How to Be a Dark Tourist in Edinburgh, Scotland

The Surgeons Hall Museums in Edinburgh are dedicated to morbidly fascinating specimens
The Surgeons' Hall Museums in Edinburgh are dedicated to morbidly fascinating specimens | © Alan Wilson / Alamy

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Climbed Arthur’s Seat? Explored local history at the National Museum of Scotland? Ticked a Loch Ness day trip off your bucket list? Great – now you have time to indulge your morbid curiosity in Edinburgh, the most haunted city in the UK.

What to Do:

1. Seal yourself in the haunted South Bridge vaults

Historical Landmark, Architectural Landmark

Blair Street Underground Vaults Edinburgh
© Rik Hamilton / Alamy

South Bridge has been cursed since day one. As it neared completion in 1788, the city prepared an opening ceremony where the eldest local resident would be the first to cross it. Then, days beforehand, she died. A deal’s a deal though; the first person to cross South Bridge did so in a coffin, and ghost stories have plagued the vaults beneath ever since. Venture below, and you’ll also visit a catacomb so haunted it scared off a local Wiccan coven; to this day, a stone circle is on the floor, said to have trapped pure spiritual malevolence. Step in it if you’re feeling brave.

2. Say hi to “Bloody” George Mackenzie in Greyfriars Kirkyard


Greyfriars kirkyard, Edinburgh
© JOHN KELLERMAN / Alamy Stock Photo
George Mackenzie was Lord Advocate during the 17th-century reign of Charles II of England. One of his key jobs was persecuting Presbyterian Covenanters, a Christian group who’d become an oppressed minority in Scotland. He incarcerated 1,200 beside Greyfriars Kirkyard, and many subsequently died from malnourishment or execution, earning Mackenzie his “Bloody” epithet. The old prison can still be seen from the cemetery today. Visit Mackenzie’s mausoleum while you’re here; desecration after desecration has led to it allegedly housing angry spirits, to the point of Edinburgh Council locking it up forever. You can still peek inside through some grates, though. Will what you see have a rational explanation?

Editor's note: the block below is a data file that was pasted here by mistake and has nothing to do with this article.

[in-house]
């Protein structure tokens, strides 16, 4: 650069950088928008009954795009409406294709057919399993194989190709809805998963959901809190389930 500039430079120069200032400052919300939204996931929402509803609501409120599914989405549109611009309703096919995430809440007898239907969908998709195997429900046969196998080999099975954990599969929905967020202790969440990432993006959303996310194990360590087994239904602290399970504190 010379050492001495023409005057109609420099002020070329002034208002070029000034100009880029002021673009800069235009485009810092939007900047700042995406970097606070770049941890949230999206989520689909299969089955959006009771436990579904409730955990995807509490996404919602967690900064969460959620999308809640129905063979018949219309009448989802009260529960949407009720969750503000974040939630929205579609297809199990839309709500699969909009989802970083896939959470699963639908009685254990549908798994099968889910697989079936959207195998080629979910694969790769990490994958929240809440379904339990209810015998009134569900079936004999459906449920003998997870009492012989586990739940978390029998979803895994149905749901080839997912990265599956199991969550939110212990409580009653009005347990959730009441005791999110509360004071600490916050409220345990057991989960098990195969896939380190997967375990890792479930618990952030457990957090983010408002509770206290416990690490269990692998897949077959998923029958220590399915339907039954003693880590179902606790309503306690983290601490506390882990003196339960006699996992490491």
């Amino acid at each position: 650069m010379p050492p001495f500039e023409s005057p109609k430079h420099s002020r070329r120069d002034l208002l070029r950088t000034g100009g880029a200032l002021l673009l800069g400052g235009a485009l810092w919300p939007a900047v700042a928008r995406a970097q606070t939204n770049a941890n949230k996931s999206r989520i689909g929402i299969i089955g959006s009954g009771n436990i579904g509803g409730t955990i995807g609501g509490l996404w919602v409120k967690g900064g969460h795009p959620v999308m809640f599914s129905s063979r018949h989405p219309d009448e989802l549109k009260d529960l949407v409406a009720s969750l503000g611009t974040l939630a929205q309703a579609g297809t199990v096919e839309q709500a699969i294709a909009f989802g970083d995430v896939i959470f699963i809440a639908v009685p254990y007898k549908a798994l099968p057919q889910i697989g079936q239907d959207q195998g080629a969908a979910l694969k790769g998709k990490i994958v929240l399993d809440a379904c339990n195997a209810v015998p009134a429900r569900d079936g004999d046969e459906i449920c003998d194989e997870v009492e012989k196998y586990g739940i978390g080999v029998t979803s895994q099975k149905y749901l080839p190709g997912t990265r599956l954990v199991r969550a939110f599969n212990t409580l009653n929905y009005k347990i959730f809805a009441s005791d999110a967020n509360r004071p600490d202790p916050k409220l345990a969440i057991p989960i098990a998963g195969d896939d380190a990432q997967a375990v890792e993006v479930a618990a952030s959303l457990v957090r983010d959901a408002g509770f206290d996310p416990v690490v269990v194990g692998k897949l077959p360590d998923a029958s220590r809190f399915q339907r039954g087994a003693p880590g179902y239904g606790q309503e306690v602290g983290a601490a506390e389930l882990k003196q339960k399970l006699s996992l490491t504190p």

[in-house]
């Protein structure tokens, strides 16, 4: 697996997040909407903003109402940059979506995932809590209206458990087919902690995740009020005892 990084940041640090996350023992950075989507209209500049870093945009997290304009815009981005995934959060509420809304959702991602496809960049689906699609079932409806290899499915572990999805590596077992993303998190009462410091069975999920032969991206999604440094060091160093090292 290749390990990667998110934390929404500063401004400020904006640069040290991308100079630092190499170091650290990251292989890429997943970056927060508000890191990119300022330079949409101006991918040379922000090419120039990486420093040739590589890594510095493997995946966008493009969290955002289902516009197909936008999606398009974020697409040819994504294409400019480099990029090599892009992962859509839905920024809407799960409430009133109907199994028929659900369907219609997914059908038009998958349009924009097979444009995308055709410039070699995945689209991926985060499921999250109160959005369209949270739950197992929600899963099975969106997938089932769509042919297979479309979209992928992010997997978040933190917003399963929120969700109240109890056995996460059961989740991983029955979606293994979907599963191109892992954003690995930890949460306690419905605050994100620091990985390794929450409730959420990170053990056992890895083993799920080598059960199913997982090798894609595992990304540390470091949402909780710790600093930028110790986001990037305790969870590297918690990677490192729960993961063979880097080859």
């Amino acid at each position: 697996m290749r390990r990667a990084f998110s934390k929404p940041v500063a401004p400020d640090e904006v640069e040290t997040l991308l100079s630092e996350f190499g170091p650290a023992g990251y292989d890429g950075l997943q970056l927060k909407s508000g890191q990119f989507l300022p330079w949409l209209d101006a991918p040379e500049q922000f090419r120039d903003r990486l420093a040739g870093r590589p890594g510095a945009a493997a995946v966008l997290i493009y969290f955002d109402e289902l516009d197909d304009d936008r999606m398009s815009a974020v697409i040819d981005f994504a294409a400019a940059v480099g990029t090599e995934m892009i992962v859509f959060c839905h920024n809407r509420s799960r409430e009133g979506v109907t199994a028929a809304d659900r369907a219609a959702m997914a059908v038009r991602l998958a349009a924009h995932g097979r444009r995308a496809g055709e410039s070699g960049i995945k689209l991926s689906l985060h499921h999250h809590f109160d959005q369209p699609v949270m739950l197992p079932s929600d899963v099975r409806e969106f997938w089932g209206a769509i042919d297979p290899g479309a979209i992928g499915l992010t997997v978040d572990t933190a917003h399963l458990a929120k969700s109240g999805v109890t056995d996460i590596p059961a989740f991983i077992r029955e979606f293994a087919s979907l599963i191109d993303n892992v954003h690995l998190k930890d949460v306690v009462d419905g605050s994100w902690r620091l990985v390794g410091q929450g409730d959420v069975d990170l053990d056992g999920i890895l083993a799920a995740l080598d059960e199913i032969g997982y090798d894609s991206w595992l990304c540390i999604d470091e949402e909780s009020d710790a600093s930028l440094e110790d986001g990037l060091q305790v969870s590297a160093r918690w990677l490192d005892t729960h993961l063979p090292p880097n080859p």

3. Learn the tragic, morbid tale of David Rizzio



David Rizzio was an Italian courtier and, more importantly in local history, a close confidante of Mary, Queen of Scots. From 1565 to 1567, Mary was married to Lord Darnley – an arrogant, abusive heir. She found solace in Rizzio throughout the partnership, incurring her husband’s jealousy. Rizzio was murdered by Darnley’s friend, Patrick Ruthven, on March 9, 1566, with Mary watching. He was stabbed 57 times. You can visit Rizzio’s grave to the right of the entrance to Canongate Kirk, with a plaque highlighting what’s otherwise a sadly unremarkable tomb.

4. Examine diseased limbs at the Surgeons’ Hall Museums


Edinburgh Surgeons Hall Museums interior - large collection of pathology and medical history including the history of medicine in Scotland and the UK
© Imagedoc / Alamy
The Surgeons’ Hall Museums are the most surprisingly messed-up spot in Edinburgh. They seem so innocent from the outside, promising a history of biology and surgery in Scotland. However, then you step inside and see the “specimens”: shrunken skeletons of children stand upright in glass cases next to graphic paintings of autopsies. There’s a corner dedicated to Burke and Hare, the Scottish serial killers who sold corpses to an anatomist for huge sums of cash. Darkest of all, though, is the Wohl Pathology Museum. Countless jars adorn the walls, each containing a preserved body part. Skulls, hands, feet, brains – all visible, mostly diseased, completely darkly captivating.